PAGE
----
I heard thunder as I rounded the last corner, and finished feeling strong, if in a lot of pain, and then I crossed the line in 1:23:51! Seriously! 15 minutes faster than my PR. 10 minutes faster than what I was guessing I would run. 13th place overall. An actual placing out of a huge field! (Somehow 4th place in my age group) The storm rolled in right after I finished, and the race directors “black flagged” the race, effectively cancelling the rest of the race. There were only 15 official finishers before everything was torn down. It pays to be fast, apparently. I never thought I could run this fast, though. I am on cloud 8-3/4. If the seeding for corrals at the Chicago Marathon hadn’t closed awhile ago, I would’ve been in the A corral. Like, the one right behind all the elite runners. The one full of people who run fast enough to qualify for Boston – which seems suddenly possible. Certainly not this year, because I haven’t done quite that level of training, but why not next year?
Kisscross Highland Park
But of course, even with a race in the morning, I felt the need to also race in the afternoon. This time on a bike. I don’t have as many words to say about the cross race at Highland Park in Grand Rapids, just that the course was mostly grass, not very technical, and meant for the power guys. That’s usually good news for me, because I struggle with technical courses, but my legs were tired, so I just had to hang on and do my best. And take multiple beer hand ups. And have fun bunny hopping a barrier. And hurting my legs in as many ways as I could think of in one day. And just having fun riding my bike again. I finished 14th, getting out-sprinted at the line once again, pretty much right in the middle of the field. But it didn’t matter, because there were microbrews to recover with afterward. And my legs were so gloriously tired at the end of the day. God I love bikes.
So the summer heat has finally given permission for fall weather to arrive, and I’m maybe a little less enthusiastic than normal. I’m eager to wear sweaters and flannel and hats and drink darker beers and fall asleep with an extra blanket on top of me, but there’s one thing I would really prefer to do without. I’ve always had relatively cold hands/feet, chalk it up to a combination of a low resting heart rate (under 50bpm these days), lower than average blood pressure, and just not a lot of fat to insulate things, and it’s not a surprise that I have to opt for gloves and wool socks before most. But last winter it was worse, and I wasn’t sure why, but I slowly figured out, that well, yeah, Raynaud’s syndrome is my new reality thanks to all the long term damage that chemo did last year. I went for a run today, and I lost feeling in my fingertips halfway through. It was 55 degrees out (not really all that cold), and I was wearing gloves too! And really, the only cure is, “bundle up”. My fingers and hands will be turning white a lot this winter, methinks.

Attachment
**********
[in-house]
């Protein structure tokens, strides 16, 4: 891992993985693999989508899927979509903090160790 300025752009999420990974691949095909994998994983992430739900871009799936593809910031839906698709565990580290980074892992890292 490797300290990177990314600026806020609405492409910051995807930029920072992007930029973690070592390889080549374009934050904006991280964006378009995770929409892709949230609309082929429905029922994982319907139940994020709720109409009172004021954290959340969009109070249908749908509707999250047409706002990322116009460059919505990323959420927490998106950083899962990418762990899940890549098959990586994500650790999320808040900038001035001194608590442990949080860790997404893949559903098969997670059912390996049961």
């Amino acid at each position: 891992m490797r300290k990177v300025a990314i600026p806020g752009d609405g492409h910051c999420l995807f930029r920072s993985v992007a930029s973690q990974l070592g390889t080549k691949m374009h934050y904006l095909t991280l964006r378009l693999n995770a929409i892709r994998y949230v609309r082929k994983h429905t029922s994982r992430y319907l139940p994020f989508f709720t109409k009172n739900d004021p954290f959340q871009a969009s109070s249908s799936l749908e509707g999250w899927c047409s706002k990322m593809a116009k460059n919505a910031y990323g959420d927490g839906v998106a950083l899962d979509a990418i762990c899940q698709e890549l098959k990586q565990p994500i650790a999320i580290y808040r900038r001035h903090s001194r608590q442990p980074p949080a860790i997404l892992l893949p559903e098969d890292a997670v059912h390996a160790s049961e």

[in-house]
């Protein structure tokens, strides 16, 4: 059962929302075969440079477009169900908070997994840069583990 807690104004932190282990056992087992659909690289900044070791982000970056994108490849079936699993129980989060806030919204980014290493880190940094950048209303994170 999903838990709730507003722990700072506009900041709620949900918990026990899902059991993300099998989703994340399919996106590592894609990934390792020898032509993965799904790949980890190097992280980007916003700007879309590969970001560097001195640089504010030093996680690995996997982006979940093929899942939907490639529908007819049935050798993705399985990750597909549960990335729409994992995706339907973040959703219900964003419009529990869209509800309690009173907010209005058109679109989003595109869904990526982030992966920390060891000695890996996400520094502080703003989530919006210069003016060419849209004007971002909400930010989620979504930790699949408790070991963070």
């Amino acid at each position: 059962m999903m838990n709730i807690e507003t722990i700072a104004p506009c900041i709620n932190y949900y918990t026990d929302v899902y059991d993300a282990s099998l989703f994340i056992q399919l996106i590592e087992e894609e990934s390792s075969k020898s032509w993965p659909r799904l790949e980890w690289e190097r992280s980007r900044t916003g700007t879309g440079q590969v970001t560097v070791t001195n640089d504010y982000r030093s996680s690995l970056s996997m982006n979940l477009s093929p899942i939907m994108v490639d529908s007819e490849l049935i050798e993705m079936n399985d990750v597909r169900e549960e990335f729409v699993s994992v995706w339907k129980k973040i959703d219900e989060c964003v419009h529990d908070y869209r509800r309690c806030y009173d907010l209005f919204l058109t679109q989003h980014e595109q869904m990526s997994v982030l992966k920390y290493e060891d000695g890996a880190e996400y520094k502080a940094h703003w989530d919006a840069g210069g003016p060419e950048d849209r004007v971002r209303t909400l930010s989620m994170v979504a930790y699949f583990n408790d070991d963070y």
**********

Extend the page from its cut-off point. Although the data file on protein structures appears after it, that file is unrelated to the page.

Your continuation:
Exactly a year ago, I was completing a half Ironman with very little training. Tomorrow is the one year anniversary of the last chemo I treatment I had. Wow.
It’s been an entire year, and I still don’t really know how to process it. I know one thing though – the fatigue that comes from a half Ironman, or multiple marathons with no training, will never match the fatigue from chemo. There’s something about lying in bed, feeling like all of your limbs are made of concrete wrapped in lead with the gravity of Jupiter, physically unable to sit up to turn off the alarm clock in the morning that makes running a couple extra miles after a long day at work pretty easy. Even with numb fingers. There’s fatigue, and then there’s fatigue.
And so, these days, all of my focus is on running the Chicago Marathon in 3 weeks, and how I’m actually more confident that I’ll be in good shape for it as the days go by. I keep going for runs and bike rides and my legs just never get tired. It’s magical.
At some point on the Sprint Ride yesterday morning, I ticked off the 3000th mile on my bike for the year. In January, it was my goal to ride 3000 miles by the end of 2012, and I’ve reached that point 3 months early. I’m a little proud of riding so much, but also a little apprehensive, because, like, that’s all I do with my free time, and it can get lonely. I feel stronger than I ever have on my bike, and it’s nice to look back and see how much I’ve improved over the year, but when you think about it, cycling really is a weird sport to dedicate so much time to. After a long day of work, or a long week of setbacks outside of work, I get on my bike and try to escape. I try to suffer. I try to cause my legs pain.
I finished reading The Secret Race this week, and in it, Tyler Hamilton mentions how when he was first discovering his love for cycling, the main draw was its escapism. He was had a coach tell him to “stay within himself” during a race, and Tyler’s only reaction was to think how backwards that advice was. Wasn’t the whole point to push all of your boundaries and lose yourself in the effort?